Unveiling the biosynthesis and biological roles of cryptic metabolites and peptides encoded in fungal genomes

Bioactive metabolites and peptides from fungal genomes


Fungi are prolific producers of bioactive small molecules known as secondary metabolites, which have been the source of medicine and include important clinical drugs, such as the antibiotic penicillin and the cholesterol-lowering statins. At the same time, fungi are a major cause of crop diseases, while some are known to cause diseases in humans and animals. Several secondary metabolites are known to enable fungal pathogens to cause diseases on their host. Genome sequencing has revealed a large number of biosynthetic gene clusters encoding secondary metabolite biosynthetic gene clusters in fungi (both pathogenic and non-pathogenic). However, majority of these gene clusters are uncharacterised due to conditional expression (not expressed in laboratory conditions). These cryptic biosynthetic gene clusters represent a treasure trove of metabolites awaiting to be discovered.



The project will use functional genomics to identify candidate gene clusters in the fungi that may encode novel secondary metabolites or metabolites important for pathogenic lifestyle of fungi. The candidate biosynthetic gene clusters will be translated to tangible metabolites for chemical and biological characterisations using fungal synthetic biology platforms available in the lab.

The project will provide insights into the roles of metabolites in the disease development. These bioactive small molecules that target the plant hosts may be repurposed as novel drugs or agrochemicals. Furthermore, the study of biosynthetic gene clusters often uncover novel enzymes that catalyse complex biochemical reactions. 

For more background information, see the suggested readings below.

Suggested readings

Research team leader: Heng Chooi

I am an ARC Future Fellow in the School of Molecular Sciences at UWA. The work in my lab focuses on understanding the biosynthesis of secondary metabolites (natural products) in fungi and uncovering the bio-ecological roles of these molecules.
Fungal secondary metabolites have been the source of medicines, including important clinical drugs, such as the antibiotic penicillin, the cholesterol-lowering statins and the immunosuppressive cyclosporine. On the other hand, some fungal secondary metabolites are mycotoxins that are harmful to humans, while some have been implicated as the virulence factors that enable fungi to cause disease in plants and animal, including human. We employ a combination of tools in functional genomics, synthetic biology, biochemistry and chemical ecology to bridge the gaps between genes, molecules and functions. Our research aims to expand the enzymatic tool-box for synthesizing diverse small molecules, contribute to the understanding of the roles of secondary metabolites in ecological interactions, and advance the discovery of bioactive molecules for medicinal and agricultural applications.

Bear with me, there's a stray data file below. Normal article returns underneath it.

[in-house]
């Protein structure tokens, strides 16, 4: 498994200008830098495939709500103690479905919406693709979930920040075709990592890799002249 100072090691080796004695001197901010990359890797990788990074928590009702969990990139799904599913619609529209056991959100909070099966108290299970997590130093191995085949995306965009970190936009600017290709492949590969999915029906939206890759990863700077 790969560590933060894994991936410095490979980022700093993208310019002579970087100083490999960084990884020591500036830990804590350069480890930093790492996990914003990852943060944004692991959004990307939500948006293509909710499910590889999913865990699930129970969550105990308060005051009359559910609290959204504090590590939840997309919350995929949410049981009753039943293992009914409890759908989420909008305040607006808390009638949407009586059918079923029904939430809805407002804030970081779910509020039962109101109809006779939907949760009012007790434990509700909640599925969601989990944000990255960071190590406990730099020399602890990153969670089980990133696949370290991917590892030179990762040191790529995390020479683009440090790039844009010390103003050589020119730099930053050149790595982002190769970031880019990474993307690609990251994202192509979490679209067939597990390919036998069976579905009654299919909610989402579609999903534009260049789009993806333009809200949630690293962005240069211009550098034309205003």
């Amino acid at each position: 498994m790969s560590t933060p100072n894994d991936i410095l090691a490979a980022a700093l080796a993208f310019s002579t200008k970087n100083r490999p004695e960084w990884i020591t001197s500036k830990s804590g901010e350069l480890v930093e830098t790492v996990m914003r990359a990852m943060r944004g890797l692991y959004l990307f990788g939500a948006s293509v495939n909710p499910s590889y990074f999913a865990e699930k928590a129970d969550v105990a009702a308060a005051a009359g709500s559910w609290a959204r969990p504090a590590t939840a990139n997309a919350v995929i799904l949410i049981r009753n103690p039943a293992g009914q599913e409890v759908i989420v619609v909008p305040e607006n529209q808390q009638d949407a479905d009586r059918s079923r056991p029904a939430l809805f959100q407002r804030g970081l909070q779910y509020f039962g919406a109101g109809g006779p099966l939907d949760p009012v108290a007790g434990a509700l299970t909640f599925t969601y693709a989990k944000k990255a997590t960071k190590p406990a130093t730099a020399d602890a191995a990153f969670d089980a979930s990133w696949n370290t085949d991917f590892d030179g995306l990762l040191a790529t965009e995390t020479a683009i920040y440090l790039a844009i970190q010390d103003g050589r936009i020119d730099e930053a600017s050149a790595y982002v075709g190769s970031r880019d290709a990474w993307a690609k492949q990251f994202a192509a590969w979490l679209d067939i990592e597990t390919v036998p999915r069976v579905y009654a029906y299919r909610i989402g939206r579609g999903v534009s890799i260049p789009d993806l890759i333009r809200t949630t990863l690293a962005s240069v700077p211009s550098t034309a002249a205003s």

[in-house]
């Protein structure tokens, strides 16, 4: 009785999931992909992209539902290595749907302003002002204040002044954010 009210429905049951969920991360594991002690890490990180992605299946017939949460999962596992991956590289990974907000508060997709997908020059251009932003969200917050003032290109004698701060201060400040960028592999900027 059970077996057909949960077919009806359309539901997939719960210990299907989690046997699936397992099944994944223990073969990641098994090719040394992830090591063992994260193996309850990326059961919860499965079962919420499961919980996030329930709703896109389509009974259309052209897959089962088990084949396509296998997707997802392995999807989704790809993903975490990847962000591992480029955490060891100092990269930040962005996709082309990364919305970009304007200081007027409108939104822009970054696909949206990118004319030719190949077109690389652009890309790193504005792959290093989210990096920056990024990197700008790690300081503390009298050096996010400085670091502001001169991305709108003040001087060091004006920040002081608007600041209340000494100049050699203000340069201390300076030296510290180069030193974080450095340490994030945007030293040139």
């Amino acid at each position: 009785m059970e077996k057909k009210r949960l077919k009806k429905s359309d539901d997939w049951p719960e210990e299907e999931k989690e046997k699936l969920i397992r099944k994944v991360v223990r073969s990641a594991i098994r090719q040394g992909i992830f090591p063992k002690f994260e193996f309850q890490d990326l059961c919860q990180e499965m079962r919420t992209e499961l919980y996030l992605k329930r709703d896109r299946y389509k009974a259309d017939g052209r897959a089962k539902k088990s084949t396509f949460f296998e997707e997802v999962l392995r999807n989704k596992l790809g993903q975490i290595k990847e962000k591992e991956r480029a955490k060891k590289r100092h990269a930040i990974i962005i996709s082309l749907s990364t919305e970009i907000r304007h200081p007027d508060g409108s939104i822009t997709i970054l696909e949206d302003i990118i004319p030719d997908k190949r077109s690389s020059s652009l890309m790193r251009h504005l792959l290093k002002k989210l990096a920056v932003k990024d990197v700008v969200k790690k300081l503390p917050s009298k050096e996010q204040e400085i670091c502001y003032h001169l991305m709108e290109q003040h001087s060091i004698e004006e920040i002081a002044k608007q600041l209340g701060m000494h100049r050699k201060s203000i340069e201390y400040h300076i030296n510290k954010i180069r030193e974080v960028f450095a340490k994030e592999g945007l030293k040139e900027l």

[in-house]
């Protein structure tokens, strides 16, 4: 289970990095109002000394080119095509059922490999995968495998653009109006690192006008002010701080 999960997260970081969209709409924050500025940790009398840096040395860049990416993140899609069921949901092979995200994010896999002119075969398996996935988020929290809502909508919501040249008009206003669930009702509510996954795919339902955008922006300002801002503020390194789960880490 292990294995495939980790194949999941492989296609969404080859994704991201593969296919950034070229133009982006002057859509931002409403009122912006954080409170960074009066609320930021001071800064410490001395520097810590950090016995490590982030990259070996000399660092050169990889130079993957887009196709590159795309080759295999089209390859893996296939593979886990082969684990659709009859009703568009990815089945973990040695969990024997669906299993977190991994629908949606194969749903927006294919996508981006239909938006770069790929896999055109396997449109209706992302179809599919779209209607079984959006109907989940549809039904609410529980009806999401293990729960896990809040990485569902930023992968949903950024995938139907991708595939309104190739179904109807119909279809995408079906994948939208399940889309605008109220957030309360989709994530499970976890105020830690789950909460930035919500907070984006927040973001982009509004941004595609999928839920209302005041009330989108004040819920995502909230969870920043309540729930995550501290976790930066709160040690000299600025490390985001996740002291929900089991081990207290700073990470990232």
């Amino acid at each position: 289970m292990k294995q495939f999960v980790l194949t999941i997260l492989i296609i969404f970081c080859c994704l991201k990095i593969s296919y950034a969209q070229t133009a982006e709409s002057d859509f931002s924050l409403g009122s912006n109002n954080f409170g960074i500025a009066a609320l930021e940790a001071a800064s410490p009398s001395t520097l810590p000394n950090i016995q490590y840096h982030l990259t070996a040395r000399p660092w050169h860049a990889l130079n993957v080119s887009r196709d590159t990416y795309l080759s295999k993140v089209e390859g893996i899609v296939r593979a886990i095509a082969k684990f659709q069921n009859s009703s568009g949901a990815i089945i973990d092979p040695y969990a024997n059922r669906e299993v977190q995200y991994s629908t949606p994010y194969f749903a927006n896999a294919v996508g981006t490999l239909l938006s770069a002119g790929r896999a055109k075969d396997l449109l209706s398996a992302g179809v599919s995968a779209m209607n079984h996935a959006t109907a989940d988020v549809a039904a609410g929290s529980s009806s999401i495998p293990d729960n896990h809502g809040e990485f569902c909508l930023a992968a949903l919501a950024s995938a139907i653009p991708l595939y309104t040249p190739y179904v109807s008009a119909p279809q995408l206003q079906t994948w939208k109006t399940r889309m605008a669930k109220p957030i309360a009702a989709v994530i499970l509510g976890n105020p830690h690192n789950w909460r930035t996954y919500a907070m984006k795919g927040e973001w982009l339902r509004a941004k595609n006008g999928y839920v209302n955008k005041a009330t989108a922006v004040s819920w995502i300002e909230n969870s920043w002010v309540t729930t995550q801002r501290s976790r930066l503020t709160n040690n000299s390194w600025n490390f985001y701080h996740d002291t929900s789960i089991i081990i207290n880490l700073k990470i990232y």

How to apply

Interested in becoming part of this project? Complete the following steps to submit your expression of interest:

Step 1 - Check criteria

General UWA PhD entrance requirements can be found on the Future Students website.

Requirements specific to this project:

  • Molecular biology and/or natural product chemistry knowledge and skillsets are desirable.

Step 2 - Submit enquiry to research team leader

Step 3 - Lodge application

After you have discussed your project with the research team leader, you should be in a position to proceed to the next step of the UWA application process: Lodge an application. Different application procedures apply to domestic and international students.


Domestic students

All domestic students may apply for Research Training Program and University Postgraduate Awards (UPA) scholarships

International students

A range of scholarships are available from international organisations and governments. The full list, organised by country, is available on the Future Students website.

In addition, all international students may apply for International Research Training Program scholarships.

Indigenous students
Indigenous students are encouraged to apply for Indigenous Postgraduate Research Supplementary Scholarships.
Forrest Foundation scholarships
All international and Australian students who wish to study towards the degree of Doctor of Philosophy (PhD) at The University of Western Australia may apply for Forrest Scholarships.

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